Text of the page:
Jacob Bickler, teacher and school administrator, son of Peter and Katherine (Schöffling) Bickler, was born in Sobernheim, now in the Rhineland-Palatinate, Germany, on November 20, 1849. At the age of fourteen, he went to Milwaukee, Wisconsin, to live with his father and stepmother. There he attended public school and Markham's Milwaukee Academy. He received a B.A. from the University of Wisconsin in 1870 and an M.A. in 1871. In 1871–72 he was principal of the La Crosse, Wisconsin, public school.
Bickler moved to Austin in 1872 and was associated with his uncle, Philip Bickler, as a teacher in Bickler German-English Academy until April 1, 1873, when he was appointed assistant draftsman and calculator in the General Land Office of Texas. There he met Martha Lungkwitz, eldest daughter of artist Hermann Lungkwitz. They were married on January 24, 1874, in Austin, and eventually became the parents of nine children. In 1877 in Austin Bickler founded the Texas German and English Academy, a boys' school, which he successfully operated for ten years. He accepted the superintendency of Galveston public schools in 1887, returned to Austin in 1892, and founded Bickler Academy, a coeducational school, which flourished until his death. The curricula of his schools included many languages as well as music and liberal arts courses.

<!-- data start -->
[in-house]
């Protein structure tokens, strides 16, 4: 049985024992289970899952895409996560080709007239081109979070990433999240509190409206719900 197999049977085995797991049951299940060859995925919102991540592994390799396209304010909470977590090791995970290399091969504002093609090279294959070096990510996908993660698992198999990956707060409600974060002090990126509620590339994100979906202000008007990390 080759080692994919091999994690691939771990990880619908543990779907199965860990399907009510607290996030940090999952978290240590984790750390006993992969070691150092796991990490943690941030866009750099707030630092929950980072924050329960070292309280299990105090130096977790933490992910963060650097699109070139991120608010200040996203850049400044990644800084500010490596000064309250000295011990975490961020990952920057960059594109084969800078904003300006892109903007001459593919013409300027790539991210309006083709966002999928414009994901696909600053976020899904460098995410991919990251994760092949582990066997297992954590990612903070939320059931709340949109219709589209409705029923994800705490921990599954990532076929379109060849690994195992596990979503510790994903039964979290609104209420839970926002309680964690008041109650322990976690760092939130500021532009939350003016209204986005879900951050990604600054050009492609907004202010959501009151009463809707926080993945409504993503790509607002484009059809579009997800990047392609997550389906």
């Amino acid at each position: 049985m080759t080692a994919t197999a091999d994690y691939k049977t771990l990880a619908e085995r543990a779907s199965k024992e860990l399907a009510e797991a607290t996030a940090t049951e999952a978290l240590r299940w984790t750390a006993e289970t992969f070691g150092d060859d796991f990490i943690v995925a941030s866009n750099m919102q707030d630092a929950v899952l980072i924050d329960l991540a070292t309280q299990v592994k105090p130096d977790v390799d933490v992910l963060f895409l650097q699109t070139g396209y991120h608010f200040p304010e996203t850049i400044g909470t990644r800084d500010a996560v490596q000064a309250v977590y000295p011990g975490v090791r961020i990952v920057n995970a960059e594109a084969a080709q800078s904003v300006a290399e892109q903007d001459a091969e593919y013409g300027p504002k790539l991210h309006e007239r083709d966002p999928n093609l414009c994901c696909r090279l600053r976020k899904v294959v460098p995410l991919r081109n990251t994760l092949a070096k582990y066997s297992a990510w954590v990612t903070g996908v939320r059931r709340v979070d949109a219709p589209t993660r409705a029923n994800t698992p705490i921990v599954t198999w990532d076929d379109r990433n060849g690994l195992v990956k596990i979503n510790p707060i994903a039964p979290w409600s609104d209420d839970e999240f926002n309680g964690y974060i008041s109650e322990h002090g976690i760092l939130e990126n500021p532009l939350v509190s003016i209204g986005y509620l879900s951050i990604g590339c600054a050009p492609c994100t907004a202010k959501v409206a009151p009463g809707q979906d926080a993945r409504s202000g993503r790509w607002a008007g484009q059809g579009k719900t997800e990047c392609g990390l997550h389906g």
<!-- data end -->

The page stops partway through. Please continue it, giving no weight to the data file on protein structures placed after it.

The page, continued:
Bickler was fluent in six languages, his lectures were erudite and animated, and he was known as an outstanding teacher in preparing students for college work. Many graduates of his schools became leaders in professions and business. A school in Austin was named for him. He was a member of the National Teachers Association and the Texas State Teachers Association, of which he was president in 1887. He wrote and presented a resolution at the 1891 association meeting calling upon the board of regents of the University of Texas in Austin to establish a chair of pedagogy (later the School of Education) at the university, and this was accomplished within a few months. Bickler was a member of the summer faculty at the University of Texas. He also conducted summer classes at Fredericksburg and Mason. He died in Austin on April 30, 1902, and was buried in Oakwood Cemetery.